Theros (plane)

From MTG Wiki
(Redirected from Akros)
Jump to: navigation, search
Theros
Meletis.jpg
Information
First seen Theros
Last seen Theros Beyond Death
Planeswalkers Xenagos, Gideon Jura, Calix
Rabiah Scale 3[1]
Status Stable

Theros is a plane where the Theros block and other Theros sets take place. It is similar to Hellenic Greece. The name may be from the Ancient Greek word θέρος (théros), meaning summer. The name may also be a portmanteau of the words "the" and "heroes", considering the heavy emphasis of Heroes on the plane.

Description[edit | edit source]

Theros is a plane governed by the gods of Nyx, where heroes face monsters, the sea rages, people offer burnt offerings and adventures take place. It is defined by mankind's struggle against the primal forces of the world, and mankind's conflict with the many other sapient races that populate the world.

History[edit | edit source]

Reign of the archons[edit | edit source]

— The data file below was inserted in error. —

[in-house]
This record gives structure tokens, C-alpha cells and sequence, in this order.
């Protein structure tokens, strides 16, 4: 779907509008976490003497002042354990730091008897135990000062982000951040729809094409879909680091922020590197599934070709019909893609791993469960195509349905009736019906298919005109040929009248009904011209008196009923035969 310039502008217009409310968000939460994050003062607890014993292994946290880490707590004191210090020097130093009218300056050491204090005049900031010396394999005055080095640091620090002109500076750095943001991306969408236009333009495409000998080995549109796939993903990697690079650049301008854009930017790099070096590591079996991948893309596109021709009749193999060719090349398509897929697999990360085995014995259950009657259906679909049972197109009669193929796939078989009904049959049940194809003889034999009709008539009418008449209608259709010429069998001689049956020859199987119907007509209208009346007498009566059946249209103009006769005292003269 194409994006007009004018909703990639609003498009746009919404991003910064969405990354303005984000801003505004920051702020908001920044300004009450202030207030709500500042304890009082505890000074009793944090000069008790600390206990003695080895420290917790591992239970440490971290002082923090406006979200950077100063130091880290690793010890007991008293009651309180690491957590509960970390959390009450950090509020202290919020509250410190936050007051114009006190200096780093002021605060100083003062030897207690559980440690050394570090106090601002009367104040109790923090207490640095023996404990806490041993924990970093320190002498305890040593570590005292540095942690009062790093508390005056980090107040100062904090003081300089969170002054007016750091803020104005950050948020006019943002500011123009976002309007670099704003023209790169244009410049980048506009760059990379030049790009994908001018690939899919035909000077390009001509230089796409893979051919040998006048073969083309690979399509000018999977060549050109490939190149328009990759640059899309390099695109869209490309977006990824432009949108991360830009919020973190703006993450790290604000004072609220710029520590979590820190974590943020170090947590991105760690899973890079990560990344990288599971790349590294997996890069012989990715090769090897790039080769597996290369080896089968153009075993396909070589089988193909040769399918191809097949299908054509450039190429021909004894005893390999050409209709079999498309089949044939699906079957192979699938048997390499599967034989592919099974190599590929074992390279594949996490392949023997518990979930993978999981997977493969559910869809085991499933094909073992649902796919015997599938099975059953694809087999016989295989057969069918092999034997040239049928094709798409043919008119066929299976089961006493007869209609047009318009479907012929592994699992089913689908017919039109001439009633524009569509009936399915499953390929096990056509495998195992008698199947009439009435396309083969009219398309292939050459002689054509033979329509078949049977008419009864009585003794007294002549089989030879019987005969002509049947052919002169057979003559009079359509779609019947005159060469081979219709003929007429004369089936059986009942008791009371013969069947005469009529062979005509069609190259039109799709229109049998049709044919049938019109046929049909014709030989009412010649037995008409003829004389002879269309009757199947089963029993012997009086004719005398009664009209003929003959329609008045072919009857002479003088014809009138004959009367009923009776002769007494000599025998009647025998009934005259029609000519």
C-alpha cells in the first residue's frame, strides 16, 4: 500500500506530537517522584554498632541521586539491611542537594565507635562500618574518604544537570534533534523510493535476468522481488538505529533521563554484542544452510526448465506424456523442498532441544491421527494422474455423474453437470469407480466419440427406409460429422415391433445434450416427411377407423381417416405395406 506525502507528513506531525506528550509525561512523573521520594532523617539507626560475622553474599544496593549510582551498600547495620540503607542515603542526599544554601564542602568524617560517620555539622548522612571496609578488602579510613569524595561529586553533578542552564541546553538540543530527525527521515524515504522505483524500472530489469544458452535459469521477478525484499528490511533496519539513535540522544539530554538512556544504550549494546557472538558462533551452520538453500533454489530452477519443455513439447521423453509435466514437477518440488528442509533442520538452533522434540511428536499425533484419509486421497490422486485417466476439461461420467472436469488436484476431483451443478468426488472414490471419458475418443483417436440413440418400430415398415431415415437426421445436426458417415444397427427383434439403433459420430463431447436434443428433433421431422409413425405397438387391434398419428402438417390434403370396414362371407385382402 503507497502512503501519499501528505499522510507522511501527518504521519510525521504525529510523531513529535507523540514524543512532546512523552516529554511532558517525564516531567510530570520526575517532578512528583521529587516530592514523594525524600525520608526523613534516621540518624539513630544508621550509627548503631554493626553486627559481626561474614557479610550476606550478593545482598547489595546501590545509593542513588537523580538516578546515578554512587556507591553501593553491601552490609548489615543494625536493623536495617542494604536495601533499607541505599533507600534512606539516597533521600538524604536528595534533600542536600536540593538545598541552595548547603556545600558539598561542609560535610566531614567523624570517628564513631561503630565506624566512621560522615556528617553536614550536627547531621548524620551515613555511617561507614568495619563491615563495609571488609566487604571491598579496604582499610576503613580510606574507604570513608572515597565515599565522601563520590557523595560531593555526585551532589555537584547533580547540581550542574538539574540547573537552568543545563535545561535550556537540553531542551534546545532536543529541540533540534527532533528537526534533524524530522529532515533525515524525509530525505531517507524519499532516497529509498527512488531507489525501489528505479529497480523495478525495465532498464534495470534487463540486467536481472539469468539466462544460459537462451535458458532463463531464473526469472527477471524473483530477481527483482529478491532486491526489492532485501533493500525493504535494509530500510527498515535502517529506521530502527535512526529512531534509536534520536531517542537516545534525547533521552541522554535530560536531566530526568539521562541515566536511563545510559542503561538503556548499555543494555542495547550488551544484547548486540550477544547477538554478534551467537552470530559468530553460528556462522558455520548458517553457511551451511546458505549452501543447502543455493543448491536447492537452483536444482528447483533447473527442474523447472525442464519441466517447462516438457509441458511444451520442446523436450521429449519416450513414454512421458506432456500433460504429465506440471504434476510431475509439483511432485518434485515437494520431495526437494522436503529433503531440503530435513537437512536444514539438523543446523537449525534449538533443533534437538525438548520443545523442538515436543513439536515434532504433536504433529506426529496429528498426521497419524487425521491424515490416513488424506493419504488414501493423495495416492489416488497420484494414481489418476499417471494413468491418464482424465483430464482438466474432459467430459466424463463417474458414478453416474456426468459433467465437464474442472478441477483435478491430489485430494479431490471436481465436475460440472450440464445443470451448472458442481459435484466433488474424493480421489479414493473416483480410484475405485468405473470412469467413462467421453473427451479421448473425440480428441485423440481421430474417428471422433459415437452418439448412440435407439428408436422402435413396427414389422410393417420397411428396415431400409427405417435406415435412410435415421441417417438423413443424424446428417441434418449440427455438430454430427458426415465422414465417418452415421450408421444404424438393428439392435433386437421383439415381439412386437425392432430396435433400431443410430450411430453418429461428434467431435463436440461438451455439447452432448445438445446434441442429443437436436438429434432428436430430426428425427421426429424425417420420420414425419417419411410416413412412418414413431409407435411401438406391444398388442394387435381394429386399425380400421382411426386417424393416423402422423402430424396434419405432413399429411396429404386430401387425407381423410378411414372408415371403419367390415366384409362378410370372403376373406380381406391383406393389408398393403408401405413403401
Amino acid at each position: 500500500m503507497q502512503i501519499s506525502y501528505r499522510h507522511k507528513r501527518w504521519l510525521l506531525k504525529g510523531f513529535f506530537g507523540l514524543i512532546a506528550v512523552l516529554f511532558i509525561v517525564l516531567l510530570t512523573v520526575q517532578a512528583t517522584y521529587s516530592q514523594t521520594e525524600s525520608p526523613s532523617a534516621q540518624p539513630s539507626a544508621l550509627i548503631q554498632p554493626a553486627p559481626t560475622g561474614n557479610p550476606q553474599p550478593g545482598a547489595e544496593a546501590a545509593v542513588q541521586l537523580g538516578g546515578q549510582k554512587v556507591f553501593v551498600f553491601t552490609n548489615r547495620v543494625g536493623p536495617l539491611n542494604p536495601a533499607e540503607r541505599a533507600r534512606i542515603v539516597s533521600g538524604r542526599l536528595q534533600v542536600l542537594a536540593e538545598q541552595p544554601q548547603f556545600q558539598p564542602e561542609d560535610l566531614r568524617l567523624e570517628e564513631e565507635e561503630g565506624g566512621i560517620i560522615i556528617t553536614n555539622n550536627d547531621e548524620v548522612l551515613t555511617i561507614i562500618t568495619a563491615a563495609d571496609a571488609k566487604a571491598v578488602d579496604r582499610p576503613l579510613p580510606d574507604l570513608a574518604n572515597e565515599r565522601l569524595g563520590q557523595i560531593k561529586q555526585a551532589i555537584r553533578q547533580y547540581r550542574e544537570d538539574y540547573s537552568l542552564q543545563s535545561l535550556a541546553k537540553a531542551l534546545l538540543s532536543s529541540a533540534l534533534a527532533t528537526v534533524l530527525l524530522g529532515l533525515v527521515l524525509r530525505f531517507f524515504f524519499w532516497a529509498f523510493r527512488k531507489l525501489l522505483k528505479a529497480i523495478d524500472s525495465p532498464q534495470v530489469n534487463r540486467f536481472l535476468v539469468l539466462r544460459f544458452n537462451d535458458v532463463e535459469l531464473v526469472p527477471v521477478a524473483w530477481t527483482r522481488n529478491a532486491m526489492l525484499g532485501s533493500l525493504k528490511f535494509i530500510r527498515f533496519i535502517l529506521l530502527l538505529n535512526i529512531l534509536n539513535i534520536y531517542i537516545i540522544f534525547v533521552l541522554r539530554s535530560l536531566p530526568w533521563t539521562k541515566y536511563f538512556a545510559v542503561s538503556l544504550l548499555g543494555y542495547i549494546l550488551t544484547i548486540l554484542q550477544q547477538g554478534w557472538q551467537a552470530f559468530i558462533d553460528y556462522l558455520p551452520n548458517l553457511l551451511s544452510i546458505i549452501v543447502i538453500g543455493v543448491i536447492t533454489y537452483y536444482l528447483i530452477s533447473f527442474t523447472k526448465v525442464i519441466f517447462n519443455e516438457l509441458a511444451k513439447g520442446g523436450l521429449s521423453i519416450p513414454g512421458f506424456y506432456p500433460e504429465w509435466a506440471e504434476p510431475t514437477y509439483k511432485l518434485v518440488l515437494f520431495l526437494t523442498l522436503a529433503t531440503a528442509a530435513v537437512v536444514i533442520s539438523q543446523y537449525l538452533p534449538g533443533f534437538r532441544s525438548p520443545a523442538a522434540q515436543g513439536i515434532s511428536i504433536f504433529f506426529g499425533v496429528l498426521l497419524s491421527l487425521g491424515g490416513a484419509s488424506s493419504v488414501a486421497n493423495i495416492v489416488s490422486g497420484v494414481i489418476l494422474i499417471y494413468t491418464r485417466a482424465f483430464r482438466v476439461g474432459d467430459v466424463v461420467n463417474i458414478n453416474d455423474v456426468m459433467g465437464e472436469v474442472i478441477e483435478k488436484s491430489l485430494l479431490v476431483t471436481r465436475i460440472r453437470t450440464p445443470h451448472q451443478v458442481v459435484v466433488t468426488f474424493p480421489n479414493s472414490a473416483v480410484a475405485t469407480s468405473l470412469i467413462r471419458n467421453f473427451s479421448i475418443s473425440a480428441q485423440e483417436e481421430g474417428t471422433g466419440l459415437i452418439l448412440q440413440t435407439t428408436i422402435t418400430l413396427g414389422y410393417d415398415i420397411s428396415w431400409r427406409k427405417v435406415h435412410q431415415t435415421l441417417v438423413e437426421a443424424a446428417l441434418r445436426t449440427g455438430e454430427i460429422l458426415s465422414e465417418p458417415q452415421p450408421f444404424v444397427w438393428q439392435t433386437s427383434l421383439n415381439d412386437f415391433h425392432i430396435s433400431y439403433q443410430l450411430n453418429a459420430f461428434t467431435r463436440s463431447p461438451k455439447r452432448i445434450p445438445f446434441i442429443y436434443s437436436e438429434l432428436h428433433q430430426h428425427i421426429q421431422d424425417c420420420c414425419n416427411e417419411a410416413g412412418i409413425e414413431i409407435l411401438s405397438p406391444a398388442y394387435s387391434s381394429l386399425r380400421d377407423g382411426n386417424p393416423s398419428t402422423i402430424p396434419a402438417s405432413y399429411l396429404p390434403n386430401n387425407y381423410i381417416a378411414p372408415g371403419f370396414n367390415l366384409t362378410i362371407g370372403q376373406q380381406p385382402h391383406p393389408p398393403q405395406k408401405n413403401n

In ancient times, the archons of Theros held a massive empire, tyrannizing the world in the belief that they were imposing a strict justice.[2] The most notable of these Archon tyrants was Agnomakhos, who used the leonin as an army. Eventually, the Archon empire fell, being instead replaced by the poleis, and the remaining Archons now lash at these, slighting the "honor" they feel was stripped from them.

The sealing of the titans[edit | edit source]

Thousands of years ago, Before the gods of Theros rose to power, the titans — horrific primal urges made flesh — roamed the mortal realm, sowing death and destruction in their wake.[3] The mortals, powerless to defend themselves, turned to prayer in their hour of need. From this prayer, this concentrated devotion sprang forth the gods themselves.

Imbued with incredible power by the faith of mortals, the gods sealed the titans away in the Underworld. Klothys, the god of fate, volunteered to act as jailer and sequestered herself in the Underworld for eternity. While Erebos rules this realm beyond death, it was Klothys who acted as an eternal seal, ensuring the titans remained trapped.